The following week, we met with the fetal medicine team, the pediatric cardiology surgeon, and staff to prepare us for delivery.  My family and I spent a day with support nurses and asking questions of the physicians.  We received information on the advances in heart surgery, congenital heart defects, heart health and the success rate of infants that have the three heart surgeries.  On August 6th, Kingston was born and had a successful Norwood procedure for his first heart surgery.  Five months later Kingston’s Glenn surgery was successful as well.  We have been very fortunate to not have any complications and have a healthy, active baby today. 
 
The most interesting part of my family’s story is that we’ve always supported the American Heart Association through donations, walks and at their events for children.  Every year I participated in the American Heart Association’s Go Healthy Challenge, but I never thought the efforts, education and research of this organization would affect us personally until Kingston was born.  Often people think the AHA’s mission is adult specific and focuses just on the prevention of heart attack and stroke.  My work with the organization and having Kingston is a testament of how heart health starts at birth and how important it is to practice prevention every day, for all ages.  Kingston has made our family realize that often people take their heart for granted until their faced with a health scare or heart disease.  Maintaining Kingston’s health has encouraged each of us to eat better and live more active lifestyles so that we can be here to watch him grow up.  Although I was already an advocate for AHA, I am now an even stronger supporter and educator of their mission to prevent heart disease.

– Elizabeth Foster (Kingston’s Mom)

Read More

Share Your Story: Kristy Sidlar

Kristy Sidlar Michigan

So there I was on the side of the road by myself, lying next to my bicycle. I was fading in and out of consciousness, honestly wondering if these were going to be my last moments. My plans to compete in the triathlon I was training for were far from my mind. What I was thinking was, “Why is this happening? Why today?” It was my 31st birthday.

After about 40 minutes of my heart racing at 280 beats per minute, another cyclist finally rode by and called 911. Paramedics arrived and used an automatic external defibrillator (yep…the shock paddles) to normalize my heartbeat. I was rushed to the hospital where doctors spent 10 days trying to find a diagnosis for my erratic and very fast heat beat. The doctors said, “We can’t fix you, but we can save your life.”

They planned to do a relatively standard procedure called radiofrequency ablation but once they “got in” they realized my heart was riddled with cells that conduct extra impulses, causing rapid heartbeat. The best option available to me at that point wasn’t the ablation; they decided to install an implantable cardioverter defibrillator (ICD). It’s a device about the size of a pager that is essentially a set of shock paddles inside my chest. And they prescribed a bunch of meds to get my heart rate under control.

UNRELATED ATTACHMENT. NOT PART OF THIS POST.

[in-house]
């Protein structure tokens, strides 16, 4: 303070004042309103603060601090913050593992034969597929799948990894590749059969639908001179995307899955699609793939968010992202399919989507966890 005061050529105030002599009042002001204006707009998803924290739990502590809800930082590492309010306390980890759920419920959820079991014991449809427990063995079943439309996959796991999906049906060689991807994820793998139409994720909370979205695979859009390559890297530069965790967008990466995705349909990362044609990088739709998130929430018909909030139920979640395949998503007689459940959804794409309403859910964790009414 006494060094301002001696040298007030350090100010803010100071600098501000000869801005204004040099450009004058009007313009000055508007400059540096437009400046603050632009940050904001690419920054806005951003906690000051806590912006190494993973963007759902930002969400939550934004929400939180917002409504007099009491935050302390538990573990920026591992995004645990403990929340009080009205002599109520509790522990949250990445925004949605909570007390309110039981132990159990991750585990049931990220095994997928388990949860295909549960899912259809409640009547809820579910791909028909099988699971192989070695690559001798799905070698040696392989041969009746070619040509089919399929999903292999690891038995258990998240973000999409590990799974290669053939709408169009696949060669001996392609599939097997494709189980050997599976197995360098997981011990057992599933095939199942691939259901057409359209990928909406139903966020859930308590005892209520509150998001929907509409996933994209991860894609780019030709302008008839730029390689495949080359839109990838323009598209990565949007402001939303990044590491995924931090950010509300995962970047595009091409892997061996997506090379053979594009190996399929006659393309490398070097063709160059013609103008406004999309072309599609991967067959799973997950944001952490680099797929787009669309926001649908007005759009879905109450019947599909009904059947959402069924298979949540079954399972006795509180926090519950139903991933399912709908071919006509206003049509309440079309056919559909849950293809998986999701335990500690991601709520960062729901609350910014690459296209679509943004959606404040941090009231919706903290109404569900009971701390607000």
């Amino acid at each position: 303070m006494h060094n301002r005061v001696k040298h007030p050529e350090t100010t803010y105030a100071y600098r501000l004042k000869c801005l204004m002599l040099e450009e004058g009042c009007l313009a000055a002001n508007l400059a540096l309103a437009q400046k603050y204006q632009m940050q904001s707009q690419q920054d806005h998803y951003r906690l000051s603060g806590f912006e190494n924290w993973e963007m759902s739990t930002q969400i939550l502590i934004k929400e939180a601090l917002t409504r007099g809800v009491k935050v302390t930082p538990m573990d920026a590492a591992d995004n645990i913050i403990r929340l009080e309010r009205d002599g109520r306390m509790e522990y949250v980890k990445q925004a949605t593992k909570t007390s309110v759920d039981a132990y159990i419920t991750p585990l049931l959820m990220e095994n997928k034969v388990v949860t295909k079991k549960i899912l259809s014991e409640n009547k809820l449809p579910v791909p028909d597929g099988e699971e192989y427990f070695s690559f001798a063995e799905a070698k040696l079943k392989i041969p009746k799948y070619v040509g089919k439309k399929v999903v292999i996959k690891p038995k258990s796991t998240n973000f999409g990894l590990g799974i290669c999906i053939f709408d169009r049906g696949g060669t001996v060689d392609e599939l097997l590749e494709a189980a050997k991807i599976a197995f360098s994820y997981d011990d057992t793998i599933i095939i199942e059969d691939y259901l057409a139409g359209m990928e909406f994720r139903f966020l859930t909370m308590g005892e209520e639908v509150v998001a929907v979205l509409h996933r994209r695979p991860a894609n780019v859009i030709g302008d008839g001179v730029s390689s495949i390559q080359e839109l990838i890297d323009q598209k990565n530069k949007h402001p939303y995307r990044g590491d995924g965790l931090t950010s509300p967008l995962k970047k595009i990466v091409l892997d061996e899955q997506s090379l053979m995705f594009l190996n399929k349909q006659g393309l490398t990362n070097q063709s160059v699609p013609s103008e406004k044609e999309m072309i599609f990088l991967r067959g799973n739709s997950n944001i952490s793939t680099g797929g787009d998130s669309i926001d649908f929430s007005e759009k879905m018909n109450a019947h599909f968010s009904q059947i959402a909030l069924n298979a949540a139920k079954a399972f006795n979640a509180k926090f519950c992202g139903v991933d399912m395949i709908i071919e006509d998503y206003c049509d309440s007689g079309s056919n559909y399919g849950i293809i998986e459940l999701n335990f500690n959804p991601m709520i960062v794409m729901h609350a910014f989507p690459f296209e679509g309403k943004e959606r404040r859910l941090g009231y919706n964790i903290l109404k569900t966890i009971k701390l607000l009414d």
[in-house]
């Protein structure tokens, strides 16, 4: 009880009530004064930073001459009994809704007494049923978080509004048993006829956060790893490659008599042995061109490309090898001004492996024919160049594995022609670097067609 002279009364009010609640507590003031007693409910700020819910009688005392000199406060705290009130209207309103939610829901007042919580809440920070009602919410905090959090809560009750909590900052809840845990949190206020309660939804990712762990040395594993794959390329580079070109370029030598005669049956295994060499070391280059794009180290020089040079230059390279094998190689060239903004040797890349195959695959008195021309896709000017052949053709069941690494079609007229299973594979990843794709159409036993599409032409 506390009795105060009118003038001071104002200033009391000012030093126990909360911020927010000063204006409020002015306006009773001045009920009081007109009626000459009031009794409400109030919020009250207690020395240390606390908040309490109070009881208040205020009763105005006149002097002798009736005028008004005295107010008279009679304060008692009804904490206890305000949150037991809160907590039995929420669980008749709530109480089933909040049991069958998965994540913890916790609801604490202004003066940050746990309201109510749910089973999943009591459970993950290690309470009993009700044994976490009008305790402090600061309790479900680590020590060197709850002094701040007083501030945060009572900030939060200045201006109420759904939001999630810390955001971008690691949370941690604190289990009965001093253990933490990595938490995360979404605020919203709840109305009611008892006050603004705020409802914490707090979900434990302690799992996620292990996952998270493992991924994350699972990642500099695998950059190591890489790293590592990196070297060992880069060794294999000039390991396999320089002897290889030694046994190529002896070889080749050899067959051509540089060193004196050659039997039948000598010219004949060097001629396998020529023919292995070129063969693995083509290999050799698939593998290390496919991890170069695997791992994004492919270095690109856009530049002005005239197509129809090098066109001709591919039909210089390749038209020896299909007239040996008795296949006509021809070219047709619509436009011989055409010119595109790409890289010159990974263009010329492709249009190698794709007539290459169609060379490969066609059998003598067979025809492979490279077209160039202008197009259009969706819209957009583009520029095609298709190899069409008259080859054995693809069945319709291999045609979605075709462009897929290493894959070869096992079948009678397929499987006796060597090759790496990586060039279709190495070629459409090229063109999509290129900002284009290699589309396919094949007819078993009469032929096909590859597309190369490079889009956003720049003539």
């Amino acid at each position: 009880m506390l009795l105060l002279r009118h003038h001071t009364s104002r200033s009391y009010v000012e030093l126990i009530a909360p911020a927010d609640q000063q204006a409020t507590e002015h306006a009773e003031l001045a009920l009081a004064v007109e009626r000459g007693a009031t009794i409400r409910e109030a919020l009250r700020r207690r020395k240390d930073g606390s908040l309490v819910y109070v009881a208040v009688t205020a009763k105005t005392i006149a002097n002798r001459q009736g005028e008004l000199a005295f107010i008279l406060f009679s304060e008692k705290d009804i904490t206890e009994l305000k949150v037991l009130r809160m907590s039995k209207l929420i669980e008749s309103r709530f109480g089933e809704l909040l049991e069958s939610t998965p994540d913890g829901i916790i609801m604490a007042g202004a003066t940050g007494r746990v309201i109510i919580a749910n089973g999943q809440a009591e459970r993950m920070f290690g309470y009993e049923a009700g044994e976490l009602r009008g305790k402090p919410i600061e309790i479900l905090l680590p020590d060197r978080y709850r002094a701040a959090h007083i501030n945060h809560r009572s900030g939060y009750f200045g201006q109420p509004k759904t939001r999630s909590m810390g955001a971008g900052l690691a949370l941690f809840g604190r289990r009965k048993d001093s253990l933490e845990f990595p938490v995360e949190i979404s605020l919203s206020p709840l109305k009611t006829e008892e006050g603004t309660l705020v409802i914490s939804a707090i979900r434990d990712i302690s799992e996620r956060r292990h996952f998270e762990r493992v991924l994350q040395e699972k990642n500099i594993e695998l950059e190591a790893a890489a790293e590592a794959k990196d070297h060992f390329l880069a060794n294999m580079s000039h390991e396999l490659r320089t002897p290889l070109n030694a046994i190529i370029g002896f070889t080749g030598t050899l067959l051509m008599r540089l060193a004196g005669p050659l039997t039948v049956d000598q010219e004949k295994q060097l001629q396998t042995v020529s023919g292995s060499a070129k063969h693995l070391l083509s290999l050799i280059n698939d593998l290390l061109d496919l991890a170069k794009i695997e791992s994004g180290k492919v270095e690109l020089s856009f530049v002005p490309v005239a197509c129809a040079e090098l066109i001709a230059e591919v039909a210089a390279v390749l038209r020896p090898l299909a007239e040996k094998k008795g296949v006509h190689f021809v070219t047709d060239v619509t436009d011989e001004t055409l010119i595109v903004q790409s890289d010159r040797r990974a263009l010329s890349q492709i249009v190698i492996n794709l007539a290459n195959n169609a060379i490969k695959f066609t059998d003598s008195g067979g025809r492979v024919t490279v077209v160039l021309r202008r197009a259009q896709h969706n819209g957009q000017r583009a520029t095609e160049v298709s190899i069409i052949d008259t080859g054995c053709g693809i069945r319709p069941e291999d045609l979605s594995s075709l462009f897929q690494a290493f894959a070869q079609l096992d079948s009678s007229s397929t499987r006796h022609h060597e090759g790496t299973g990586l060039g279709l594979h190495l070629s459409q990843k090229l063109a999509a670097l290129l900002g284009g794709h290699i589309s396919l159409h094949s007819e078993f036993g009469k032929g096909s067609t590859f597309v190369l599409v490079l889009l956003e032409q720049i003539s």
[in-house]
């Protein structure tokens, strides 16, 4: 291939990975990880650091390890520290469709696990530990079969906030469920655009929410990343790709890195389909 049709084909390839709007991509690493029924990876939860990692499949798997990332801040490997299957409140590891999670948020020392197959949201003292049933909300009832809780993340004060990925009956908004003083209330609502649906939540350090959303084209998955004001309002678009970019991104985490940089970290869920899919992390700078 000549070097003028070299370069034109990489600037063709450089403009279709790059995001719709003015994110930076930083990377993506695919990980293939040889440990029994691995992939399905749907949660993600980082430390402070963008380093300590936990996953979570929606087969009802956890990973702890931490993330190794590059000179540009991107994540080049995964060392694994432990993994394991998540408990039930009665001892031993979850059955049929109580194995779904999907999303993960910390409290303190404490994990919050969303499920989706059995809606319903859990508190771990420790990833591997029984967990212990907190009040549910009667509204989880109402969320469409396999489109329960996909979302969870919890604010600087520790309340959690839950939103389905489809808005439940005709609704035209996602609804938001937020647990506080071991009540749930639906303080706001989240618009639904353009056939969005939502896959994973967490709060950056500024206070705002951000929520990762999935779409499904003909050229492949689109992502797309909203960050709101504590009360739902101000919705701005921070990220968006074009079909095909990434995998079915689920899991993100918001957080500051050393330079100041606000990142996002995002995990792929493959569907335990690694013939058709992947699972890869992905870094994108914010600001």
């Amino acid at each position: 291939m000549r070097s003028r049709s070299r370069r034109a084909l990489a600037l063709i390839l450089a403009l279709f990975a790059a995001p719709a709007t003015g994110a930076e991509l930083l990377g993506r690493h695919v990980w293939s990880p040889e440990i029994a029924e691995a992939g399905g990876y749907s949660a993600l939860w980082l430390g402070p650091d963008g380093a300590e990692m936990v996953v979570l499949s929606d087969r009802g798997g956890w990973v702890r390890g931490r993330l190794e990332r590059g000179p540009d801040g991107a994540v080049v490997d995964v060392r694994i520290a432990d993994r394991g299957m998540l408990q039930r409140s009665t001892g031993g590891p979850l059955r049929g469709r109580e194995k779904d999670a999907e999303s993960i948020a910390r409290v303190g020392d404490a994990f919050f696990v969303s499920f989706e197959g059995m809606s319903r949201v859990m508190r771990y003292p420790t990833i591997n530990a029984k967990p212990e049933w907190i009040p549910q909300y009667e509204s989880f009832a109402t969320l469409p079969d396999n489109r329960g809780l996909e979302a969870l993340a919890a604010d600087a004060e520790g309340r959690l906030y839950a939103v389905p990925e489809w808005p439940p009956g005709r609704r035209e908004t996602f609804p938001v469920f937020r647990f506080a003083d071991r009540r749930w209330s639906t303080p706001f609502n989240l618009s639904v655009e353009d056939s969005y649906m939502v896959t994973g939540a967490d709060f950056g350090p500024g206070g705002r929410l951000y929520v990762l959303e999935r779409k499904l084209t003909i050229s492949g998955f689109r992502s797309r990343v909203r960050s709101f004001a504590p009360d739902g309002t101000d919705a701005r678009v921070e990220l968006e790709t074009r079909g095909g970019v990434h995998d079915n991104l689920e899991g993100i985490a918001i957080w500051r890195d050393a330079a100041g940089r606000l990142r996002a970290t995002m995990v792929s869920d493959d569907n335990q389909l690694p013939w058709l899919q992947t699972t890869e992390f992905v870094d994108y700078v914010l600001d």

I can hardly believe it’s been almost 15 years since I was diagnosed with Arrhythmogenic Right Ventricular Dysplasia. At the time I wasn’t really worried about the surgery or the shocks from the ICD. What really tore me up was when the doctors told me I wouldn’t be able to train again. I was a bit of a fitness-crazed young woman, and I couldn’t imagine living without this part of my life.

 I didn’t listen at first. I couldn’t let it go. Finally, after I went flying off a treadmill and into the mirror at the gym when my ICD went off during a running workout, I realized that it just wasn’t worth it anymore. Now I walk, workout at a moderate pace on the elliptical and do yoga. My big mindset shift was: “I don’t have to be competitive. I need to do what keeps me healthy.”

 For 13 years now I have been a volunteer and spokesperson for the American Heart Association. These are my two core messages:

 • You don’t have to be old or fat or eat fried food to be at risk for heart disease.

 • Be proactive with your doctors.

Too often people (women in particular) get dismissed by doctors saying that their irregular heartbeats or high blood pressure are stress related or caused by other factors like pregnancy. Maybe they are…but maybe they AREN’T! My experience with this was a six-month-long pursuit for answers after a fainting episode in my late twenties. I was told I was dehydrated. I was told I hadn’t eaten enough, I was told it was the caffeine. Finally, doctors ran the right tests and determined I had a problem with my right ventricle and they treated me accordingly.

Living a heart healthy life can be both easy and hard. It’s taking those first few steps that are the hard part, but healthy habits can become so easy to live by. Please check out the many resources at heart.org to see how you can know your risks, know your numbers and take the right steps to great heart health. And pass this information on to your friends and family. Every little bit of education helps…everyone!

Read More

Dr. Ray Castle, Louisiana

Dr. Ray Castle has volunteered for the American Heart Association for many years.  He has been active with the Heart Walk and within the Advocacy Department.  In 2012, he joined the Louisiana Advocacy Committee.